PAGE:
Trump ordered to testify in N.Y. Attorney General probe

Accounting

Former President Donald Trump and two of his adult children must testify in New York Attorney General Letitia James’s civil probe of the Trump Organization, a state judge ruled.

New York judge Arthur Engoron on Thursday rejected a request by Trump, Donald Trump Jr. and Ivanka Trump that he block James’s subpoenas for their depositions. He ordered the three to appear for depositions within 21 days.

At a contentious hearing earlier in the day, lawyers for the Trumps accused James of improperly trying to gather criminal evidence under the guise of conducting a civil investigation that would typically culminate in a lawsuit rather than an indictment.

Donald Trump

Al Drago/Bloomberg

But the judge said their argument “completely misses the mark.” Neither the attorney general or the district attorney has subpoenaed the Trumps to testify as part of a criminal investigation, and James’ office has confirmed its probe is civil, Engoron said in his ruling.

“I can’t get a fair hearing in New York because of the hatred of me by judges and the judiciary,” Trump said in a statement Thursday. “It is not possible!”

His lawyer, Alina Habba, had a similar reaction before Trump issued his statement.

“Today’s decision confirmed what we’ve already known for some time — Donald J. Trump cannot get a fair ruling in the State of New York,” Habba said. “The court clearly had its mind made up and had no interest in engaging in impartial discourse on this critically important issue.”

Alan Futerfas, a lawyer for the children, didn’t immediately respond to emails seeking comment on the decision.

“No one will be permitted to stand in the way of the pursuit of justice, no matter how powerful they are,” James said on Twitter.

James has been investigating potentially fraudulent asset valuations at the Trump Organization, while Manhattan District Attorney Alvin Bragg is leading a separate criminal case against the company and its longtime chief financial officer for alleged tax fraud. Earlier on Thursday, Futerfas said James was “essentially standing in the shoes” of Bragg in seeking to question the Trumps.

“Under the law once they’re conducting a criminal investigation, they have to impanel a grand jury,” said Futerfas. “They can’t just subpoena people.”

But the judge pointed out that “New York prosecutors do not call the subjects of their criminal investigations to testify before grand juries about their suspected criminal conduct without first securing an immunity waiver.” There was no evidence to support the suggestion that, without a civil probe, the attorney general would have sought their testimony under a grant of immunity, Engoron said.

Kevin Wallace, a lawyer from the attorney general’s office, had argued James has the authority to investigate criminal and civil matters at the same time. He pointed out that the Trumps were free to plead their Fifth Amendment rights and refuse to answer any deposition questions they felt might incriminate them.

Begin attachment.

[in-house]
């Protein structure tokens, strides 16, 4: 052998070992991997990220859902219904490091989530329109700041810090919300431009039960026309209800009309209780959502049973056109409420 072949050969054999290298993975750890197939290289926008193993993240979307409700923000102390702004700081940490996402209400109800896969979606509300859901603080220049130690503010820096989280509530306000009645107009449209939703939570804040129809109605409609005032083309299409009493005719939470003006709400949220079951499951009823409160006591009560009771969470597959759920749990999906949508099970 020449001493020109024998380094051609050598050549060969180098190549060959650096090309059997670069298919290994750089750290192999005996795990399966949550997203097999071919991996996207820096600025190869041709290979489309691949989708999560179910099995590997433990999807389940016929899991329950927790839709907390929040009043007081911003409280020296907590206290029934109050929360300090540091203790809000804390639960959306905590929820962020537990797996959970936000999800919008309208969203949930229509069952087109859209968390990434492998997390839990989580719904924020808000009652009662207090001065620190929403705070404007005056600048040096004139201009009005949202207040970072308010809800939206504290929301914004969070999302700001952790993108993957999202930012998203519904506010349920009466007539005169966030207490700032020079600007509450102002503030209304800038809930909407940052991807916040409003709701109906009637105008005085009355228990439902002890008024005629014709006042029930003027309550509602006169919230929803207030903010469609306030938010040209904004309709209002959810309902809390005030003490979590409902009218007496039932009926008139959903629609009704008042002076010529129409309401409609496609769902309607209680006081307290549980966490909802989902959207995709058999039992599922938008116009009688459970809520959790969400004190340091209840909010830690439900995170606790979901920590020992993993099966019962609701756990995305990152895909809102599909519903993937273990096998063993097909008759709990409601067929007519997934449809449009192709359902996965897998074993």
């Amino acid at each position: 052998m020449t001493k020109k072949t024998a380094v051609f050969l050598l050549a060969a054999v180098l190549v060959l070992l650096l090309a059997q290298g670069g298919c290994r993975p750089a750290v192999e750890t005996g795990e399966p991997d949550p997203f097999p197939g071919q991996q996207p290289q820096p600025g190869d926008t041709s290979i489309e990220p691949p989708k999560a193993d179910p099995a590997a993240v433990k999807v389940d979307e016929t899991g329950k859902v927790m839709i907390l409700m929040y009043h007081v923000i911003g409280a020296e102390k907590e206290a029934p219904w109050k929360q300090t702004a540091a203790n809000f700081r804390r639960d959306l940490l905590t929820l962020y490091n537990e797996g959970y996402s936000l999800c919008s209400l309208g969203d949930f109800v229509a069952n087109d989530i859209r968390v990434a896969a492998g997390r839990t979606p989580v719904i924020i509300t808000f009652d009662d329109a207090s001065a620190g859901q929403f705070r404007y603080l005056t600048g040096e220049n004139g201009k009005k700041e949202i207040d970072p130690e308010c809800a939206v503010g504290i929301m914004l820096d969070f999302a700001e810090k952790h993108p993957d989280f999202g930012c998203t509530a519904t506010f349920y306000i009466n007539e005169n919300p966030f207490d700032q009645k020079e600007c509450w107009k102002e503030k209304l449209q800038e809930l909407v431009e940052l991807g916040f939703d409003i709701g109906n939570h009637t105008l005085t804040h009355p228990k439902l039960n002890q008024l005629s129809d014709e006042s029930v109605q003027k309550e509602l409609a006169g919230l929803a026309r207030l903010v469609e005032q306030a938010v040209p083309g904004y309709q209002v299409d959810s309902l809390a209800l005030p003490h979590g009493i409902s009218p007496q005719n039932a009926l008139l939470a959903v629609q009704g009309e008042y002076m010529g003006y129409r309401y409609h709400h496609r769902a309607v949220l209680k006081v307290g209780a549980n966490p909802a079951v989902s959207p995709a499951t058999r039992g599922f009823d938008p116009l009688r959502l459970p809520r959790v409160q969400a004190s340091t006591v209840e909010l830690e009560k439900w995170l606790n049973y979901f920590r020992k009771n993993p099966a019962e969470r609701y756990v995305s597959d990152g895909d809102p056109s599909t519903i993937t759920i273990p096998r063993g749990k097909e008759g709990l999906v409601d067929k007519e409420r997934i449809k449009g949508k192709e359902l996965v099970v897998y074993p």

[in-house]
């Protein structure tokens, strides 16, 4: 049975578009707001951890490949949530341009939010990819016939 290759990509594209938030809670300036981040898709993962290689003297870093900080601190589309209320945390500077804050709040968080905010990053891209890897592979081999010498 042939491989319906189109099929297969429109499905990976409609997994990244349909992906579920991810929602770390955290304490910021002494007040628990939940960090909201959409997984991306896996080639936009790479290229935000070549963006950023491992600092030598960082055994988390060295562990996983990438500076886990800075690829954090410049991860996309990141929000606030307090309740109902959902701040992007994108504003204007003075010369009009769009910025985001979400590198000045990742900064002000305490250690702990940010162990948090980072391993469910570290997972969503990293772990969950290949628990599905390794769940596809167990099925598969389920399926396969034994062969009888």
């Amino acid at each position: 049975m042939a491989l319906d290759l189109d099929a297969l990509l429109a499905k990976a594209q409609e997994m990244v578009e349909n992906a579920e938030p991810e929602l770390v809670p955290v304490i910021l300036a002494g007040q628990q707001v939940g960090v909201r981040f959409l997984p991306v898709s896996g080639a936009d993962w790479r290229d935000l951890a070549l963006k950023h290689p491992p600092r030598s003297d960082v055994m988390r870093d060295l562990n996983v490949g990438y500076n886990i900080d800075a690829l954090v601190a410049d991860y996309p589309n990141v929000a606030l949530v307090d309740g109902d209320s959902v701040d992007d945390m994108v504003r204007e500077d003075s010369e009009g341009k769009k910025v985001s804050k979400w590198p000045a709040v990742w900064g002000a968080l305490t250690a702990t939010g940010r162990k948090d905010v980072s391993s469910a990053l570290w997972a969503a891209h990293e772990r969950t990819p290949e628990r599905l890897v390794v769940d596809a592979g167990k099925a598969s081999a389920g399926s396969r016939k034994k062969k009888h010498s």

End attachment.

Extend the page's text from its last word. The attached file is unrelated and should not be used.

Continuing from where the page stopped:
The judge agreed, saying the Trumps have the “absolute right to refuse to answer questions that they claim may incriminate them.”

In seeking to enforce her subpoenas, James has disclosed some startling information in recent weeks, including that Trump’s longtime accounting firm severed ties with him and declared it could no longer stand by a decade’s worth of financial statements it had prepared for the family company (see story).

Last month, she said in a court filing that her office “has developed significant additional evidence indicating that the Trump Organization used fraudulent or misleading asset valuations to obtain a host of economic benefits, including loans, insurance coverage, and tax deductions.”

Trump has claimed that James’s investigation is politically motivated. The former president last month filed a separate suit seeking to block her probe.

James’s investigation, which began in 2019, was started after Trump’s former lawyer and fixer Michael Cohen handed Congress a trove of Trump financial records and testified that his former boss “inflated his total assets when it served his purposes” and “deflated his assets to reduce his real estate taxes.”

Eric Trump, one of the former president’s other sons and an executive vice president at the Trump Organization, was deposed by state investigators in October 2020 after fighting in court to delay the questioning. He “invoked his right against self-incrimination in response to more than 500 questions during his one-day deposition arising out of the instant proceeding,” Engoron noted in his ruling on Thursday.

The case is People of the State of New York v the Trump Organization Inc., 451685/2020, New York State Supreme Court, New York County.

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